As they collect and analyze data, the information they get out of it can be sold and repurposed as capital for third-party companies. As long as businesses can justify that they are being true to their privacy policies little is done by the FTC to stop businesses from creating detailed profiles of online users. The practices in the United States seem to have a fundamental problem with the idea behind how personal data is kept and maintained. According to Nicholson, “Europeans use more of a licensing model that focuses on the person owning their data and a business renting it for a specific use. He explains that the European Data Protection Directive and a newer Data Protection Regulation set tight controls over how data can be collected, stored, and used. This also includes provisions for notifying consumers and obtaining their consent. The goal is for consumers to choose the data they make available to companies. Under the European Data Protection Directive data aggregators work with only the data they need and have permission to use, keep it for only as long as it is immediately valuable for the given purpose, and then delete the data.
In America, Nicholson explains that, “The reality is that we’re currently paying in a currency we don’t understand because most people don’t recognize the actual value of personal information. ” As online users post data across various sites, and make up to date autobiographies about their daily lives through social networks, many fail to understand how advertisers capitalize on this data. In order to prevent advertisers and various data aggregators from collecting and combining your information, many believe that the government should only regulate against those who falsely act according to their privacy policies.
In a CQ Researcher article titled, “Online Privacy”, Berin Szoka, the director of the Center for Internet Freedom, states that the online industry should regulate on its own and urges that the government focus on finding the truly bad actors in industry and bringing enforcement actions against them for violating privacy policies. The Federal Trade Commission and Department of Commerce has endorsed self-regulation programs, such as the Network Advertising Initiative which provides user-friendly mechanisms to consumers who wish opt out of targeted ads from over 60 companies.
Congress has also considered many bills that aimed to prevent internet companies from third-party tracking without affirmed consent, but none of the legislation passed. The bills were generally deemed too ambiguous or over controlling. Mozilla Firefox, Safari, Internet Explorer, and Google Chrome provide user-friendly filtering options that block the ability of companies to collect data and track user’s interactions across the web. These privacy features include the ability to disable third-party cookies which have latched on to users and tracked them across multiple web pages.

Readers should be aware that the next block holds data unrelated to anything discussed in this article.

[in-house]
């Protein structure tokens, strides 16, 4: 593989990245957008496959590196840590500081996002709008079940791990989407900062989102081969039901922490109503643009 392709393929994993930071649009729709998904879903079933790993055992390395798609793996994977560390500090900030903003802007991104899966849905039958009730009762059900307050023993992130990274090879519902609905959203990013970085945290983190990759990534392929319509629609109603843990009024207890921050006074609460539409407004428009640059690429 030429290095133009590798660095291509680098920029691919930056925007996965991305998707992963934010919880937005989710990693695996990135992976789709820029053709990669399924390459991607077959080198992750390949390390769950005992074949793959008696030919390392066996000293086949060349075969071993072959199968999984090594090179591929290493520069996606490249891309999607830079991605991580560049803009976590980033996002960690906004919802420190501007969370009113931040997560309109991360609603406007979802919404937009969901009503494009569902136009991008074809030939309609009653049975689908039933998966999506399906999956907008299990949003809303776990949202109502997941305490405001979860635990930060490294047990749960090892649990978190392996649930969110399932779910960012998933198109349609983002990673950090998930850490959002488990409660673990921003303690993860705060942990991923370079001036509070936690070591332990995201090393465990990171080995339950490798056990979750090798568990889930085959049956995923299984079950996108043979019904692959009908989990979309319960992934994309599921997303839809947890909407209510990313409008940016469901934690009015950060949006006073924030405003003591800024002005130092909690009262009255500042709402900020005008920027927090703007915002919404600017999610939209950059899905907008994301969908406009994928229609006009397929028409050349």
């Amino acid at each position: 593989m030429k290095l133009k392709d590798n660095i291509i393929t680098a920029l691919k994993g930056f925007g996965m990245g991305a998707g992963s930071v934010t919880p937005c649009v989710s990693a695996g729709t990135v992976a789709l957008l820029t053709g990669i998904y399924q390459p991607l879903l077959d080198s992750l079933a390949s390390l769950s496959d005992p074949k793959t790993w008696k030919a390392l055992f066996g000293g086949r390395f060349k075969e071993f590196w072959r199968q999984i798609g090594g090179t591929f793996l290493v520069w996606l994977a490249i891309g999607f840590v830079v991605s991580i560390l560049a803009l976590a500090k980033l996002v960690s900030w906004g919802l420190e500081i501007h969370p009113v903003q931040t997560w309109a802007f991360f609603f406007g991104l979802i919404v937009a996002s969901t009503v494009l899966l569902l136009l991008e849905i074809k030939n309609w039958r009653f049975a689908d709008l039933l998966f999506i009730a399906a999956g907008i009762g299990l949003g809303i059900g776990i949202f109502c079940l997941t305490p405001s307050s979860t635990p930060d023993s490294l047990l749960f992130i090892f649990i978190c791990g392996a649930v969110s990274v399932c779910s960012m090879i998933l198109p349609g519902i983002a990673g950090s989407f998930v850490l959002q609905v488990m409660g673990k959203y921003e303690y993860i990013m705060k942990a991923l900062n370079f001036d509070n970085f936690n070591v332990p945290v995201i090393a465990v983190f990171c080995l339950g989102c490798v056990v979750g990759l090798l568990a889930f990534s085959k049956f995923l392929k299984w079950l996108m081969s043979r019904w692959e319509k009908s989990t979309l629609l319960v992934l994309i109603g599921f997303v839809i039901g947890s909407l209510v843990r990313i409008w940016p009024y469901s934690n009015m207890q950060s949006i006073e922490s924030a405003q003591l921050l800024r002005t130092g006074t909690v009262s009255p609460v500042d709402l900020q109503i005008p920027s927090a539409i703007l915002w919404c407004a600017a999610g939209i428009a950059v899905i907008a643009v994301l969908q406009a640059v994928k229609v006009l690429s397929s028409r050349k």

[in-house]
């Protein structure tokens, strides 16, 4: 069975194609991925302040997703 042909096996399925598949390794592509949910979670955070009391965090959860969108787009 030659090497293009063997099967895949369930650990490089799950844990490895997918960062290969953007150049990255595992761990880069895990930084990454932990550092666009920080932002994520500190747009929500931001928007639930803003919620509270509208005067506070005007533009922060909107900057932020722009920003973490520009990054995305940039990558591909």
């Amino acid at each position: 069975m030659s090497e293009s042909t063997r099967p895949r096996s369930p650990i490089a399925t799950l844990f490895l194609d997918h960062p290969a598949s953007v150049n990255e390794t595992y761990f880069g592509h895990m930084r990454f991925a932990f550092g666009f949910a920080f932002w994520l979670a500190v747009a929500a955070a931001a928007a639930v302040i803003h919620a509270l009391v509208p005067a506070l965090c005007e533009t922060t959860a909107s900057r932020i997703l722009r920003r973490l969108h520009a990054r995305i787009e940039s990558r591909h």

Szoka believes that these tools are readily available to internet users and they should be tested and utilized before the government gains more power over the internet. The issue between secure stability for online consumers and the growth of free, open innovation that empowers online users has yet to be decided on. So far posed government solutions have been far too simplistic for addressing an issue that is so complex. Although utilizing self-regulating tools takes time to learn, I believe the best solution available for preventing your personal data from being collected and sold way is to become an active user of online privacy tools. This solution maintains the innovation of the internet while providing security to each online user. An internet user that shares their experiences with privacy sites and participates alarms those in their internet community of bad and deceptive actors. New browser controls provided by Google, Microsoft, and Apple are becoming very easy and efficient tools to use. These tools are also more communicative between businesses and free.
These tools must be harnessed by online users even with proposed legislations because they will ensure that online users feel safe. Ultimately, the internet user is the one who knows if they feel sites are being honest, and with greater knowledge provided by self-regulating tools and relations between the public and authorities online, there may be a feasible solution to the online privacy issue which no government regulation can fully address freely.